If you ever attempt to sell me a home, explain what it will do for me. I’m not concerned about the anxiety of the owner to dispose of it or the need of the broker for a commission. Please be concerned about serving me and solving my problem. If my problem is solved, automatically the problem of the owner and the broker will be settled.
Remember, we can’t prosper except in bringing prosperity to others. We can’t become rich except through enriching others.
One of the most treasured privileges of my life was to be home at the time the great poet Edwin Markham was a house guest for a week.
One day a man asked the great poet Edwin Markham at lunch, “Mr. Markham, what do you consider the greatest poem you ever wrote?”
He expected Edwin Markham to say “Lincoln,” “The Man With the Hoe,” or another of his immortal greats.
Mr. Markham stood up, stretched out his arms, threw his head back covered with his long, flowing white hair and said, “I wrote four lines which I treasure more than all else I wrote during my entire life.”
Still looking up he began:
He drew a circle and shut me out,
Heretic, rebel, a thing to flout.
But love and I had the wit to win,
We drew a circle and took him in.
I am sure that we can draw from this poem one of the greatest of all lessons in the art of persuasion. In order to persuade a person, in order to cause him to think, believe or act in a certain way, we are not required to pierce the circle he draws around himself, or scale or break down the wall of protection he builds. If we are truly imbued with the spirit of service, if our greatest concern is his interest, all we must do is to draw a larger circle—build a larger wall around him, and his circle or wall will simply dissolve or crumble in our larger protective structure.
A jellyfish cannot crush an oyster. But, by surrounding it, all that is alive of the oyster dissolves within the jellyfish and the oyster is no more.
If our motives are honorable, if our prime concern is to per form some service for another, any resistance which we encounter simply fades away and is erased by our dominant concern for his welfare.
Many emotions can be faked and camouflaged but our sincere interest in helping others is not one of them. Unless our compulsion for service exceeds our passion for gain—unless the dollar we earn is just a by-product of the service we render, well, there are not going to be enough of those dollars to make any difference any way. Many years ago I heard a man make a statement that if our prime consideration in any endeavour is simply to make money, dollars will slip through our fingers as though we were trying to pick up a handful of water. But, he continued to say, that if our major concern is to solve another’s problem, pretty soon dollars would come around and beg to play in our back yard just to see what kind of fellow we are.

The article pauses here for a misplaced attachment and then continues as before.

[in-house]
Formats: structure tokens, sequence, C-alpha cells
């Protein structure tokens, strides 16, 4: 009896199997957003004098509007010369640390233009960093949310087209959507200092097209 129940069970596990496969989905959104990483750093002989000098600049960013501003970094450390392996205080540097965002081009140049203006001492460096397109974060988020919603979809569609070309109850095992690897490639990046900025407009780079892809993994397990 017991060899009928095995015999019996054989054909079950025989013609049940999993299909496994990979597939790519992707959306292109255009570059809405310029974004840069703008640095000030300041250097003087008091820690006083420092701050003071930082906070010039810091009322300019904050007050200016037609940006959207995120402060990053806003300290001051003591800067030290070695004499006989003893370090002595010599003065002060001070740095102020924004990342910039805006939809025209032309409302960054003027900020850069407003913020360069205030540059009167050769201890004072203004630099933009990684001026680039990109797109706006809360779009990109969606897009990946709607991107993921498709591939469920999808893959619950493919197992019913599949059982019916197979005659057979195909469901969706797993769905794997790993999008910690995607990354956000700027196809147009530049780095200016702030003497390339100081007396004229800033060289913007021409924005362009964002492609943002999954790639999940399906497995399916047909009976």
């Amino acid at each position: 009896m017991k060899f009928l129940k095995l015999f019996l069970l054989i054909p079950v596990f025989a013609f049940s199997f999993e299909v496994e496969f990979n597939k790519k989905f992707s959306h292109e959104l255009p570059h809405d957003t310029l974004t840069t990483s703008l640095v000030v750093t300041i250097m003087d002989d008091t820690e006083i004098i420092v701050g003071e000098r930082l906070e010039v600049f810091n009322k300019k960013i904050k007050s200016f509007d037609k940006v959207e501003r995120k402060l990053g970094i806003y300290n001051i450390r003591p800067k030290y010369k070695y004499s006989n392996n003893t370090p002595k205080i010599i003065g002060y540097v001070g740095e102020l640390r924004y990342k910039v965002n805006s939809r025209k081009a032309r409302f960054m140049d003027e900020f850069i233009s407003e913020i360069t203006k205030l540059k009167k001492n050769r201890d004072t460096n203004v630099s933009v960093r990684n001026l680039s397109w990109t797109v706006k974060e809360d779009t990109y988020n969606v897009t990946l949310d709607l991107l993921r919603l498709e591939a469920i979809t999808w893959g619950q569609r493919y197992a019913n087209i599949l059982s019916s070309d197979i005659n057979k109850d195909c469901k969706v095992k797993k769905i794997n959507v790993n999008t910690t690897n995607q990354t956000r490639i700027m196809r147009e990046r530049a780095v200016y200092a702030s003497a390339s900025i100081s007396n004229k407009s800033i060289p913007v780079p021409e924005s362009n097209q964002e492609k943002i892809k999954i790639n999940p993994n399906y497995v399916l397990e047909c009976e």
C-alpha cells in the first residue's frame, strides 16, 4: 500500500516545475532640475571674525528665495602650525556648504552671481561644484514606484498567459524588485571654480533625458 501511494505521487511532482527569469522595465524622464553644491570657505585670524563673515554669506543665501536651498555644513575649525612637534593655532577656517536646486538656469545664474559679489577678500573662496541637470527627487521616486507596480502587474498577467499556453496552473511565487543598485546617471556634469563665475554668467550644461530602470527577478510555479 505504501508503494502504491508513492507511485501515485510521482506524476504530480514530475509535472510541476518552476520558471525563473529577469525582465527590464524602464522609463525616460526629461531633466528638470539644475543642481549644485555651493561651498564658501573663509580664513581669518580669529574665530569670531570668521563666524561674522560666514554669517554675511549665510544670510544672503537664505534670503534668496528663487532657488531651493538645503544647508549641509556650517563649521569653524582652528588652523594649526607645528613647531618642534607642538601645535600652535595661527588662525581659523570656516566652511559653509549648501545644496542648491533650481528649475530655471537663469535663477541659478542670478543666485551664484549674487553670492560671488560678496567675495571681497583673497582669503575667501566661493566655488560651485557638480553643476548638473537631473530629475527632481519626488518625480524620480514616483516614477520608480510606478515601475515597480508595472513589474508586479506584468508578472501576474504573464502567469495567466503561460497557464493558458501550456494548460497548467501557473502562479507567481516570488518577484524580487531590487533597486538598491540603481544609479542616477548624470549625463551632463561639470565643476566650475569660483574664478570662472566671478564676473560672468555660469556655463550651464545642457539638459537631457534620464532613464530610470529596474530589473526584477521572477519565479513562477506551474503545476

One of the greatest stories I ever read was one I found written in French. It was during college and we were translating French stories. Today I am sure I couldn’t order from a French menu, but at that time I had a little more knowledge of the language.
The story was entitled, “The Servant of the Kingdom.”
The king’s cupbearer was walking in a dense forest near the palace one day.
He was approached by a giant genie who said, “You have been a good man and I can give you one wish, but be careful before you make it because you can have only one.”
The man thought for a while and said, “All my life I have served others. In fact I’m known as the ‘Servant of the Kingdom.’ In the future I’d like for people to wait on me and serve me for a change. Yes, that’s what I want—I want the tables turned. In the future I want people to do for me.”
The genie said, “Are you sure this is what you want? My powers are limited to granting only one wish.”
“Yes, yes,” was the eager reply.
Sure enough, when the man came back to the castle there was a footman to open the door for him. When he tried to serve the king, someone else had taken his place. Regardless of how hard he tried, he could do nothing for anyone—everything was done for him.
The first month the newness of the experience amused him. The second month it became irritating. Finally, during the third month it became unbearable.
So, he went back into the forest and after much search found the genie.
He approached him thus, “I’ve decided that having people wait on me and do for me isn’t as much pleasure as I thought. I’d like to return to my original station in life. Again, I want to be the “Servant of the Kingdom” and do for other people.”
The genie said, “I’m sorry but I can’t help you. I explained that I had the power to grant only one wish.”
The man said, “But you don’t understand. I want to serve other people. I find it is far more rewarding to do for others than to have others do for me.”
Again the genie said, shaking his head, “I am without power to help you.”
In desperation the man begged, “But you must help me—you must! Please let me do for others. I’d rather be in hell than not be able to serve my fellow man!”
The genie, as he vanished, said sorrowfully, “Where do you think you have been, my friend, for the last ninety days?”